Up You Jack
When a criticism begins “A revolutionary alto saxophonist named Ornette Coleman plunged jazz down a blind alley some years ago when he claimed that it was impossible to play anything new on the chord changes of standard tunes”, the reader might imagine that the article was written in the sixties.
Actually he would be very wrong, because this appeared in London’s Evening Standard on March 5th, 1980. What is more surprising, however, is that this assassination of Ornette Coleman, which continues for over half of the piece, is really a review, singing the praises of the gifted George Coleman.
That the Evening Standard has itself a jazz critic who knows little about jazz is their business. That Mr. Jack Massarik clings to old sixth-form ‘intellectualism’ by comparing the harmonic subtleties of bebop with the music of J. S. Bach is forgivable. What is less acceptable is the fact that he changes jazz history to suit his own reactionary ideas.
I will not bore our informed readership by listing standard tunes that Coleman has developed in the near-orthodox bop manner, nor will I embarrass Mr. Massarik with the names of Ornette’s twelve-bar performances that are already yardsticks by which contemporary blues playing is judged. Nevertheless, I would like to take up his next statement in which he asserts that “A lot of jazz musicians believed him at the time, and some still do.” Here we have the real crux of the matter.
From what source did Mr. Massarik get the information that Coleman ever said that it was impossible to play anything new on the changes of a standard? In several conversations I have had with him, he has never said anything of the sort, and most of these discussions were about his musical ideals. Admittedly the main body of his work has deliberately avoided the paths set out by chord sequences, choosing instead that his melodically free solos should induce their own sequential progress.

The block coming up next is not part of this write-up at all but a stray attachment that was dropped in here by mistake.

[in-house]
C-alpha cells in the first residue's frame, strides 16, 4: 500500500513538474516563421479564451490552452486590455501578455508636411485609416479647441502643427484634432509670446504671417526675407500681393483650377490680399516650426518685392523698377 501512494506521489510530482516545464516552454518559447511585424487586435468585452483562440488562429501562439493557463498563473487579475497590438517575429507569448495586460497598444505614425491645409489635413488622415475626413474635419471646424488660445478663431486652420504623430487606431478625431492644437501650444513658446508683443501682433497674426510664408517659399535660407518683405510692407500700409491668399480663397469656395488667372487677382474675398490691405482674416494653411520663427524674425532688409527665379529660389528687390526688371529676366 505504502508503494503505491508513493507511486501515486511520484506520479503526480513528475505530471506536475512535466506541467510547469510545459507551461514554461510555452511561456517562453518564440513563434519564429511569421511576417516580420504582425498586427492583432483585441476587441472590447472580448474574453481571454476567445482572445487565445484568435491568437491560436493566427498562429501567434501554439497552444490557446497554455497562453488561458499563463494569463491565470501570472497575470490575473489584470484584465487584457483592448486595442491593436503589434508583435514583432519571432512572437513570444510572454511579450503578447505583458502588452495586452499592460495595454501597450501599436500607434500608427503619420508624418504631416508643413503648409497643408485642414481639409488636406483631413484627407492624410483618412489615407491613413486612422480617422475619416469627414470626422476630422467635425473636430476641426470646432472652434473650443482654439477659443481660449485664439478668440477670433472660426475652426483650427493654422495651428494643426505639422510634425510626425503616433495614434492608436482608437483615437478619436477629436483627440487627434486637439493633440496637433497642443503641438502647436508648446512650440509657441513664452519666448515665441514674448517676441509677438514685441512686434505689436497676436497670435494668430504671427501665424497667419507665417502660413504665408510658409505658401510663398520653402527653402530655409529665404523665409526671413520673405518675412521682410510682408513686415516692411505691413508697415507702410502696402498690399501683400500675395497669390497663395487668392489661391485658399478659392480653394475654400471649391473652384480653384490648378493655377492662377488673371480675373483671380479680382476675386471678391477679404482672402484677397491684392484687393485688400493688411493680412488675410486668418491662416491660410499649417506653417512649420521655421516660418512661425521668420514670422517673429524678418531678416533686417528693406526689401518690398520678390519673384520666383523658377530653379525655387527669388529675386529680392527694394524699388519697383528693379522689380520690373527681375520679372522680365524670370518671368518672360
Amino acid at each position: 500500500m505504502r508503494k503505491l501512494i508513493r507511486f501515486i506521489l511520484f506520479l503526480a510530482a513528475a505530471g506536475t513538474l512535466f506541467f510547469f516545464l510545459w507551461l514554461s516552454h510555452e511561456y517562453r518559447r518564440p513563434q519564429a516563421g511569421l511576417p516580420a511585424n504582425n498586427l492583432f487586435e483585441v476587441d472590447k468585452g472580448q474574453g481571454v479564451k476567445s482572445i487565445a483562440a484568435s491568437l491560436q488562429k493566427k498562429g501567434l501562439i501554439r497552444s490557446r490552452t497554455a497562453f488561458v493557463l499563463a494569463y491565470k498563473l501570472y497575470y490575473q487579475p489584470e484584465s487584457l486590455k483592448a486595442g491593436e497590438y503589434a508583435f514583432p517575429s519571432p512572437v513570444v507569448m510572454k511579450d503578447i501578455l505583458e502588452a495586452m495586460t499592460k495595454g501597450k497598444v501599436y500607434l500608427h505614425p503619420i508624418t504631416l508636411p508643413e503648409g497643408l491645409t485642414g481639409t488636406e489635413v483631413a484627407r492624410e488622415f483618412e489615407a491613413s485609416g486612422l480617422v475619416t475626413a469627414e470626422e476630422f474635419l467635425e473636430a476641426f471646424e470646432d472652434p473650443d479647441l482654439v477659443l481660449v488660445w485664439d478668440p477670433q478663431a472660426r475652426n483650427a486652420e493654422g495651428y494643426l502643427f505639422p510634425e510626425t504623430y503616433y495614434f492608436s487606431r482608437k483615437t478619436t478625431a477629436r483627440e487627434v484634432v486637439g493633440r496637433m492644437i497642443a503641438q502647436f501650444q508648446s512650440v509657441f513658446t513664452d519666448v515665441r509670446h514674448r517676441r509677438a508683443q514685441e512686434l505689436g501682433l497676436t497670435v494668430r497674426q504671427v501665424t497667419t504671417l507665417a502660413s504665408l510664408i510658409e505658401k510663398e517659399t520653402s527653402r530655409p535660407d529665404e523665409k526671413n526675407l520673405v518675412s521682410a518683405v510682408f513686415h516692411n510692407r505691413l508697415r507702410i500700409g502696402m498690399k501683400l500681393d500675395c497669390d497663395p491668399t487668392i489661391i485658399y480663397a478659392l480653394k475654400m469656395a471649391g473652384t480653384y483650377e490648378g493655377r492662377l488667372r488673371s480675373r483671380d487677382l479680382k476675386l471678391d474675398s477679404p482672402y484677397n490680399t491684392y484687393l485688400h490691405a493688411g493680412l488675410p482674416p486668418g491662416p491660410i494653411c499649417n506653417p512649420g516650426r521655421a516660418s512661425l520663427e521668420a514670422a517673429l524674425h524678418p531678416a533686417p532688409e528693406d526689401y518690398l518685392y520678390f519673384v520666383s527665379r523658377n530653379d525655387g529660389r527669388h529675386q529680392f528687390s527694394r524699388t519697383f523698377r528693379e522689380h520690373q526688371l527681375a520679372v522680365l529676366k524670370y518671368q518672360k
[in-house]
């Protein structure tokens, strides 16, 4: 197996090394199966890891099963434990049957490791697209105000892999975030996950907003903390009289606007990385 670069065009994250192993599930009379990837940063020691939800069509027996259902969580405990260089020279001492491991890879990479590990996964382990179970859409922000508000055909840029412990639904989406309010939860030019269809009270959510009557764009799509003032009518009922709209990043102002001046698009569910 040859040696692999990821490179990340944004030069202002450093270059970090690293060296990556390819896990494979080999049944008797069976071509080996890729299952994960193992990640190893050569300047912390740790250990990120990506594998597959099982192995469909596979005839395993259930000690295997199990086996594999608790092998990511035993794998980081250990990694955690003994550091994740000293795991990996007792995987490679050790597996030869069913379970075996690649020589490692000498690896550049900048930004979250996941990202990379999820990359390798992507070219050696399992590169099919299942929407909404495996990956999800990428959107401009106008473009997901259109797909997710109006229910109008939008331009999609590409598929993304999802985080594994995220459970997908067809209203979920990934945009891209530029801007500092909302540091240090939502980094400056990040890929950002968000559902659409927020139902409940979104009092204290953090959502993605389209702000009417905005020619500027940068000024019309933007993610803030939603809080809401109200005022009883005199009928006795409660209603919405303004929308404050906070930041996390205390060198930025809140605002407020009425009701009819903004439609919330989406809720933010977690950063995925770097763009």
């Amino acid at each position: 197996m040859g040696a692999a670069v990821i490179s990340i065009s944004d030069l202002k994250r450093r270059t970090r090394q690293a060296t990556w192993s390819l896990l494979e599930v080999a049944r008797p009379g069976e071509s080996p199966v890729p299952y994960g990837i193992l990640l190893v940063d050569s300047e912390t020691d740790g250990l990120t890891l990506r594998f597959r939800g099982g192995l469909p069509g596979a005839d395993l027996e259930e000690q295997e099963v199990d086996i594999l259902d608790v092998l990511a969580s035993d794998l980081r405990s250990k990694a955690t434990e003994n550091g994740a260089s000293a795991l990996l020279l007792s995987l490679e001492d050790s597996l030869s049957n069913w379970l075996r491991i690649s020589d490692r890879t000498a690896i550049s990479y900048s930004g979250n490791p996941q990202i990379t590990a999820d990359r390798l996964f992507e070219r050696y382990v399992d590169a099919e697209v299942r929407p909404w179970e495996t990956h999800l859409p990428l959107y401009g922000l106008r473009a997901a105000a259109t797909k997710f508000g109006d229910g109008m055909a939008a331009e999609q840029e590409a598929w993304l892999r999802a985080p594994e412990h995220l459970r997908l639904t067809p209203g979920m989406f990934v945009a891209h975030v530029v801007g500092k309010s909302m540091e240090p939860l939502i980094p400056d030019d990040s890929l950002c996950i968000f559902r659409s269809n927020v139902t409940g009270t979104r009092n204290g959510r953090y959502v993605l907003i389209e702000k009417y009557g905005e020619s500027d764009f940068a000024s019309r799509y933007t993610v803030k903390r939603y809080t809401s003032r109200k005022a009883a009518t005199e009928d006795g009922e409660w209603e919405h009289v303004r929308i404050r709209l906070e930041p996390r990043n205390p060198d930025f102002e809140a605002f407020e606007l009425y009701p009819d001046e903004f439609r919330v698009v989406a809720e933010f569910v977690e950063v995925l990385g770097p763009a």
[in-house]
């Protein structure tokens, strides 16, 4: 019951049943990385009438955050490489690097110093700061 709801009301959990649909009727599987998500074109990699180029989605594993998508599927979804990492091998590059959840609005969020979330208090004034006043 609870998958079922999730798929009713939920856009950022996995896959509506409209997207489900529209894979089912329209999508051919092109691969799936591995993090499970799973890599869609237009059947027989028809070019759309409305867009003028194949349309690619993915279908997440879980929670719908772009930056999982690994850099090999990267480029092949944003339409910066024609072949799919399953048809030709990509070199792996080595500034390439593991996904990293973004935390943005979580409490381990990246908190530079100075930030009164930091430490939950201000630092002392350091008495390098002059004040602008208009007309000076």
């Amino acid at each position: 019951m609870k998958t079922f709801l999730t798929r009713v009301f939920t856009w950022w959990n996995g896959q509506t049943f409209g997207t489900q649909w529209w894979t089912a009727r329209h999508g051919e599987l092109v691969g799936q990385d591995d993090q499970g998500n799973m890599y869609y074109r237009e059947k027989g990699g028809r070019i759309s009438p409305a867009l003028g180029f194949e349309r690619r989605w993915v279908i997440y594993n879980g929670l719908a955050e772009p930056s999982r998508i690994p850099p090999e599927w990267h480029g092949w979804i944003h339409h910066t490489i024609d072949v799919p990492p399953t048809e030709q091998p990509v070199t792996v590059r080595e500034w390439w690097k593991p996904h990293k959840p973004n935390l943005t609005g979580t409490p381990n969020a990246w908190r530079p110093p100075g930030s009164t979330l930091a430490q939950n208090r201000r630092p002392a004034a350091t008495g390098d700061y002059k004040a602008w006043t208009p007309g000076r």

Yes, Mr. Massarik, many musicians did believe this was a highly valid approach to jazz soloing, but very few of the established players at the time saw it as the only way to play. What is true is that subsequently nearly all of the younger men have taken the ideals of his musical vernacular, together with those of men like Cecil Taylor and to a lesser extent John Coltrane, as a starting point for their own development.
This excludes the cosy anachronism of the odd characters such as Scott Hamilton, but it presents a situation that is the antithesis of Massarik’s “some still do”. The fact is that nearly all do, if we are to accept that a music as vitally creative as jazz should progress.
The spirit of Ornette Coleman’s music has entered nearly every fabric of modern jazz and the music is the richer for that fact. In many ways it is similar to the way in which bop infiltrated all of the dance music of the fifties. In the finish it became so much part of the overall sound that people hardly noticed it.
There are certainly very few saxophonists today who do not transcend the language of bop in some way or another, very few who do not shade their styles with ideas culled from the free movement. A saxophonist does not need to play free form to colour his performance with something from the music of the free pioneers.
I can only suggest that Mr. Massarik switches his reading away from the Sunday supplements.